Solar has organized several successful employee outings aimed at gaining feedback. For instance, a brainstorming retreat was held in which the company closed its printing operations for the day and sent its 320 full-time workers to a local community college. After informal addresses by top management, the group broke into smaller intra-departmental groups to discuss production bottlenecks and other issues. The result was a list of 50 key problems areas to be addressed by a designated employee task force. On another occasion, Solar discussed long-range plans at a retreat dubbed "Brain Day." Employees, some of whom were included in the planning process of the day, listened to presentations on the company's sales projections, production goals, new products and more.

3/ See it, do it, own it

Encourage employees to show personal initiative and solve problems themselves. The result is a sense of ownership of a solution and the feeling they are working together as a team. At Interweb Ontario, Inc. (Mississauga, Ontario), a division of Transcontinental Printing, belief in this system of motivation is so strong that management has abolished even labeling itself as such. Instead, managers act as "coaches" to their fellow associates, numbering 65.

"Rather than someone being told what to do, they are 'coached' on what to do," explains Interweb coach Tom Hogan, whose title in traditonal organizations would be general manager. "By having the responsibility of answering to themselves, they learn no one is going to intervene when things start to go wrong, so they are accountable for their actions. This ultimately reflects on their pride, and employees respond with continuous improvement."

On a smaller scale, Stu Marty, president of Wright Printing Co., achieves the same results using the team mentality at his eight-person commercial printing firm in Normal, IL.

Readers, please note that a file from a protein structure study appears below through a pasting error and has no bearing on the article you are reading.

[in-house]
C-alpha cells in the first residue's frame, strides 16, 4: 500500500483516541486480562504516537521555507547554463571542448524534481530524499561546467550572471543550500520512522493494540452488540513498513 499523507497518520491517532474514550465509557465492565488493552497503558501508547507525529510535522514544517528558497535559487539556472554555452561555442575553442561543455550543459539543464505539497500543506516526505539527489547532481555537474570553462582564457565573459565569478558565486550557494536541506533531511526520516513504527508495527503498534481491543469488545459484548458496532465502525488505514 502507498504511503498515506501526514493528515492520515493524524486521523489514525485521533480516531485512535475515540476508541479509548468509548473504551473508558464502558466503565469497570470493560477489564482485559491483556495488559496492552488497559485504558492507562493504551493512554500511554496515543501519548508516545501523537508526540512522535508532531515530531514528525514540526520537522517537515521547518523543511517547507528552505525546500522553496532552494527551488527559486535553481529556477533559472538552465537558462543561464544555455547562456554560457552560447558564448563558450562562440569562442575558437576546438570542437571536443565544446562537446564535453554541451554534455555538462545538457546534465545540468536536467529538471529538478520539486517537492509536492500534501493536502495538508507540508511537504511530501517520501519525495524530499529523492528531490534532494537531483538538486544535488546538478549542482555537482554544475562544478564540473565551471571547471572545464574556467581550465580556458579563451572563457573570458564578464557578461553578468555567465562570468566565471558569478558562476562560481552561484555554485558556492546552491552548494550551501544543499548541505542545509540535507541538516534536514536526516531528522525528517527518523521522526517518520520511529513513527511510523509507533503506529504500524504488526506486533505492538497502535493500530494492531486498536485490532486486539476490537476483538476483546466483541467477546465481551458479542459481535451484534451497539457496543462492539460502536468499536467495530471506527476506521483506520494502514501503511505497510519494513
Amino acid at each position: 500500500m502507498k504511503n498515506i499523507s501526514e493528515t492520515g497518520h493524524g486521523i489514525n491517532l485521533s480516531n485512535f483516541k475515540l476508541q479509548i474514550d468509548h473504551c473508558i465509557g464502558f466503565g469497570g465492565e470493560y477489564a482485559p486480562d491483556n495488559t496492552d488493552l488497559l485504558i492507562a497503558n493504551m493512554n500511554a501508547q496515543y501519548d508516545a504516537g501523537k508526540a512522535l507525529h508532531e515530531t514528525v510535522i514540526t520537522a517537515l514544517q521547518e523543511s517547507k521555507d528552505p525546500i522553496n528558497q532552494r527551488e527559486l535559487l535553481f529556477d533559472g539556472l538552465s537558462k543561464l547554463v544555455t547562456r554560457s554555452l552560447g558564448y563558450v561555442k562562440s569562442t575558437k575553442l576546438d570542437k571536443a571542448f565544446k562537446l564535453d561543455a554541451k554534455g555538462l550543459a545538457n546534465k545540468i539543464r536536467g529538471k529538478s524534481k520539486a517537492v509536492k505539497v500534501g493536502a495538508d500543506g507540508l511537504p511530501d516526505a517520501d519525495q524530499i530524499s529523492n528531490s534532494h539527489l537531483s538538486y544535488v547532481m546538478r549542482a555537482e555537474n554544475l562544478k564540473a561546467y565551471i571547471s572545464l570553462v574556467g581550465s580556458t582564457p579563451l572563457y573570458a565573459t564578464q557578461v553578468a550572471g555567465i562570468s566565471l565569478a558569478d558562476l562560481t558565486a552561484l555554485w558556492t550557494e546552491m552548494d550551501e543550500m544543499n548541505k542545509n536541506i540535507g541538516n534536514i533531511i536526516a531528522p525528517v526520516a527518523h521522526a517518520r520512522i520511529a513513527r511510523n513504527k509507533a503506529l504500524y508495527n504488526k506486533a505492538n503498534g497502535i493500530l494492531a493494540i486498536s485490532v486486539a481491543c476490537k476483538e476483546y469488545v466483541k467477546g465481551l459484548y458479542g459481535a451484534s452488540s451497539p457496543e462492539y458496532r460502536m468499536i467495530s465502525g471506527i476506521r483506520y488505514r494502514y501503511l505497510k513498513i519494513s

"We compete with some large commercial printers in town, so we try to instill a strong sense of team pride--together we can accomplish so much even with our limited equipment and resources," says Marty. "Our CSR will hand-collate, bindery people will watch a press during lunchtime and typesetters will even paint rooms. Even our bookkeeper is sometimes asked to keyboard large amounts of text. No one is too proud to shy away from work that doesn't fit into their job description. Together, we love to take a bone away from the big dogs."

As a show of appreciation for their above-and-beyond efforts, Marty is known to spring for an impromptu pizza party or sometimes even open up his wallet on a whim: "I might hand out $50 bills and say, 'Thanks for your extra effort on the Acme job last week. We really needed to make a nice profit on it and we did.' "

4/ Don't keep secrets

Open-book management is the way to go today. Employees want to feel they are trusted and valued members of the organization. This means nothing is held back, including information about sales, profits, return on investments, spoilage figures, etc.

The Printing Co. in Indianapolis evens sends its financial information home to spouses in a monthly newsletter. Other ideas include letting employees log on to the company's sales tracking system to see how well the sales force is doing. Up-to-date reports on company profits, expenditures and investments also can be made available over the computer network.

As part of its open-book policy, Intelligencer Press holds a "town meeting" twice a year to keep all employees informed about the company's health.

5/ Conduct frequent performance reviews

"As a rule, managers hate to do performance reviews, but employees cry for them," insists Dave Harding, owner of The Printing Co. "People want to know how the boss feels about the job they're doing and how they can improve. They absolutely want to know how they're doing. But as managers we fear what employees are going to say to us or how they're going to feel if we have to be the bearer of bad news. The truth, though, is all fears we have are false. The definition of fear is false expectations that appear real."

At Fulton Press (Little Rock, AR), each of its 33 employees are reviewed every six months. "It's a good chance not only for us to talk to them, but for them to talk to us in a comfortable setting," explains Claude Fulton, president and CEO of the commercial printing firm. "There are a lot of people who are too shy or just plain hesitant to come out and say what's on their mind otherwise. This way they don't have to sit out there on the shop floor and wonder, 'How am I doing in my job?' They also don't have to worry, 'I guess I'll never get a raise if I don't go in and demand it.' "

6/ Provide positive reinforcement